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How Accessible is Your Utility’s Contact Information?

image credit: ID 130157516 © One Photo |
Andy Gotlieb's picture
Editor of a specialty publication, former public relations practitioner, Freelancer

I hold 34 years of experience in communications, mostly in journalism, with a decade in public relations, too.  The first 17 years were spent in print journalism, where I covered, at various...

  • Member since 2016
  • 1,030 items added with 533,069 views
  • Jan 11, 2022

As a journalist, one of my pet peeves with companies is that it’s often difficult to make contact.

Whether it’s by design (people who call or email tend to want something) or by inattention, it’s often hard to find someone to answer a question, solve a problem or address any of a myriad of other potential needs.

Don’t let this be your utility.

Consider your utility’s website landing page. Is it easy to find contact information?

How easily can customers find phone numbers for reporting outages, questioning their bills or speaking about energy programs such as old appliance buybacks or home energy audits?

Aside from phone numbers, are email addresses readily available for those issues? And are there links to your social media, an increasingly popular way to make contact?

How will other kinds of site users fare?

How easily will reporters locate contact information for your PR team? Can shareholders find numbers for investor relations, if your utility is publicly traded?

If contacting your utility is akin to one of those infuriating clickbait slide shows found on the web, it’s a problem. You’ll be sure to anger reporters, customers, investors and anyone else trying to reach you.

Also note that it’s not difficult to fix.

It’s ideal to place pertinent contact information at the same spot on every website page: The top right corner is always a good option. Include the main phone number and an email link, as well as a link to a phone/email directory.

Use large type so people can see it. Anyone over the age of 40 who suddenly can’t see any more will thank you. Increase the size of your social media icons, too.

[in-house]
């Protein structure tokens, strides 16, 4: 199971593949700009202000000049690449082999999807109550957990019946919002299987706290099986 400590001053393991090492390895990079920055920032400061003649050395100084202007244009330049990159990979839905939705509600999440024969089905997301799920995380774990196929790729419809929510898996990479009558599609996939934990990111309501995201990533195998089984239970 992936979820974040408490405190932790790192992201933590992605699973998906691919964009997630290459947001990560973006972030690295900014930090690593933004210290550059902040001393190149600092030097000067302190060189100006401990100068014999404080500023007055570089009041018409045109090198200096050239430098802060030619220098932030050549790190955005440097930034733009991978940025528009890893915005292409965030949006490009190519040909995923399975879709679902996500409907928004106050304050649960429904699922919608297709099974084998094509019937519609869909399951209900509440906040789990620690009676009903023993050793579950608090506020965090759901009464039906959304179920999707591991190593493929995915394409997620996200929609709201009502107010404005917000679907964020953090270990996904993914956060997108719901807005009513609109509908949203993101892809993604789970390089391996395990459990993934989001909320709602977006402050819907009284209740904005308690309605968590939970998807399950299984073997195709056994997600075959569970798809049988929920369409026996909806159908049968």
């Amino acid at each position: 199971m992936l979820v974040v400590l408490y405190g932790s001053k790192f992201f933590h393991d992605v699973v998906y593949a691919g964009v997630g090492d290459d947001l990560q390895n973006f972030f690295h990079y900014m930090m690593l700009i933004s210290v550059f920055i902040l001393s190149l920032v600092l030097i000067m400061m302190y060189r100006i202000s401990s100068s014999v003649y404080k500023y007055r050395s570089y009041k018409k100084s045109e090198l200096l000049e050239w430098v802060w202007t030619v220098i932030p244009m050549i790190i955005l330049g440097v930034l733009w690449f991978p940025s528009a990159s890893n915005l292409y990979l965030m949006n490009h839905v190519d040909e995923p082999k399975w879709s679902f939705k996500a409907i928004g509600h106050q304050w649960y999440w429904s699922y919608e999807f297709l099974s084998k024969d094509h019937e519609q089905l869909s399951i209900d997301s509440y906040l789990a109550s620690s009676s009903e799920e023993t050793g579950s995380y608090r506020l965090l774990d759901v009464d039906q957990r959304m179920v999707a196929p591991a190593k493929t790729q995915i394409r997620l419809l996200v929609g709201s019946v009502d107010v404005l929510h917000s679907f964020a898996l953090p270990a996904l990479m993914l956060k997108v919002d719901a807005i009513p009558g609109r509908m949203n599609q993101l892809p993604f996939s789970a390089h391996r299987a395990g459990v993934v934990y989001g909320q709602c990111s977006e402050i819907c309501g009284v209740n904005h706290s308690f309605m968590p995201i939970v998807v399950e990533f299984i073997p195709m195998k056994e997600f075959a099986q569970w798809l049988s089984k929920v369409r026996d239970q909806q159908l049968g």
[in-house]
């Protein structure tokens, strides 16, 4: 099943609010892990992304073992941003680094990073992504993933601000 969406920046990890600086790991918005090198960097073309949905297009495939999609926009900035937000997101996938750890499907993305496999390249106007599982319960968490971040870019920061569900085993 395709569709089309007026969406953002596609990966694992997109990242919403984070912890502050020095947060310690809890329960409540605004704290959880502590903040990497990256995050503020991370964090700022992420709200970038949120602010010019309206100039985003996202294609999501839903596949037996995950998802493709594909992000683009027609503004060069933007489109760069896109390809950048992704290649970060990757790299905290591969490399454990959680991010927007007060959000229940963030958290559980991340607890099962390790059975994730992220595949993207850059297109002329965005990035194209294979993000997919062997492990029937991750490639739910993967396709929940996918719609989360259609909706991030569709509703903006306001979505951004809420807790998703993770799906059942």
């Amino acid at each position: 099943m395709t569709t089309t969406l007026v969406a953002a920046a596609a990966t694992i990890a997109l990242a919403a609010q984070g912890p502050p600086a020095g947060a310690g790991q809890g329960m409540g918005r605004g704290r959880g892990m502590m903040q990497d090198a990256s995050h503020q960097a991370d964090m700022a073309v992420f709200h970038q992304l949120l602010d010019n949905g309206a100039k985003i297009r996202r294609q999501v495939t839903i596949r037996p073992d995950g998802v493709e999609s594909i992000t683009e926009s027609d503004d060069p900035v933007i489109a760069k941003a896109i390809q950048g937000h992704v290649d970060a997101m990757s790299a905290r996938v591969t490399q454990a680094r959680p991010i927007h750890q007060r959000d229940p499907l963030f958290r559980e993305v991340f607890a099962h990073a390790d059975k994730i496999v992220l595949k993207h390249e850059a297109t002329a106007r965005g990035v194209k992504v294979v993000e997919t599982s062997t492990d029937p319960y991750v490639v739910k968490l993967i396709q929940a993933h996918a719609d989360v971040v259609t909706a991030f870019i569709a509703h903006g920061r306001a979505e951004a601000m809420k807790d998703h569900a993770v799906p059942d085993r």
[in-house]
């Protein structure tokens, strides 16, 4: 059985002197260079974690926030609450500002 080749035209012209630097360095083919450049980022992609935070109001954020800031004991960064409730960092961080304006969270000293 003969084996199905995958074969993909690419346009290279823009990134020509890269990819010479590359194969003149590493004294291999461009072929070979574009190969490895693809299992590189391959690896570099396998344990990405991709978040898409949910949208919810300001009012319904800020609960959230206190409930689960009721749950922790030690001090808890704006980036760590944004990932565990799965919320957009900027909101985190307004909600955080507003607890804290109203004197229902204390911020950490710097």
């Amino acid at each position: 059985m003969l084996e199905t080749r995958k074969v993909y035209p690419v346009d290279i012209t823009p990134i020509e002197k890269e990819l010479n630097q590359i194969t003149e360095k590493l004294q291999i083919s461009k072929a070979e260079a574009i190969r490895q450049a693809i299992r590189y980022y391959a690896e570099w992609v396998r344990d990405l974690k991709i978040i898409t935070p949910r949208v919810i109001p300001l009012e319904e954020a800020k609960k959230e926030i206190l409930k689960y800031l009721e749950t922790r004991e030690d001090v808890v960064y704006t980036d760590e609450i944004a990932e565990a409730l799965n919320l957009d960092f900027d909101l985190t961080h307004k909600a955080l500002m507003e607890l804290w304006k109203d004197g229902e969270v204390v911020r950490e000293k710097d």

Don’t overlook other possible locations for contact information; include it on all correspondence you issue, billing inserts, emails and the bills themselves.

It should go without saying that if you publicize your contact options, someone needs to be there answering them. Immediate (or near-immediate responses) should occur during business hours and within a day or two on holidays and weekends. As always, emergency lines must always be monitored.

Phone trees may be an evil necessity, so keep them as simple as you can. And include the option to speak with a live representative as often as possible.

It should be noted that no matter how well you position your contact information, there’s a certain percentage of the population that due to laziness or stupidity will still have trouble contacting you. Sadly, there’s nothing you can do about that.

Mark Wilkinson's picture
Mark Wilkinson on Jan 12, 2022

Great advice.  Utilities take a lot of flak for their websites appearing outdated or difficult to navigate, not all of it deserved.  But, we still find some sites that use images with phone numbers or emails that can't be clicked to launch a contact.  And, every utility should take a look at its digital assets from the customer's perspective and experience the potential difficulty customers may encounter when trying to get in touch with their utility.


We always recommend doing that user testing from a smartphone, which is swiftly becoming the device of choice for most customer's search and browsing tasks.  Make sure your telephone numbers or email addresses can easily be located and clicked by those devices.  Making everything easier to find on a modern intuitive website pays major dividends for your customer experience, so it's worth regularly checking as a user to keep your customer's perspective in mind.



Andy Gotlieb's picture
Andy Gotlieb on Jan 29, 2022



Good point about using a smartphone to check a site. Many sites are fine via a laptop or desktop, but functionality often suffers on a smartphone. 

Andy Gotlieb's picture
Thank Andy for the Post!
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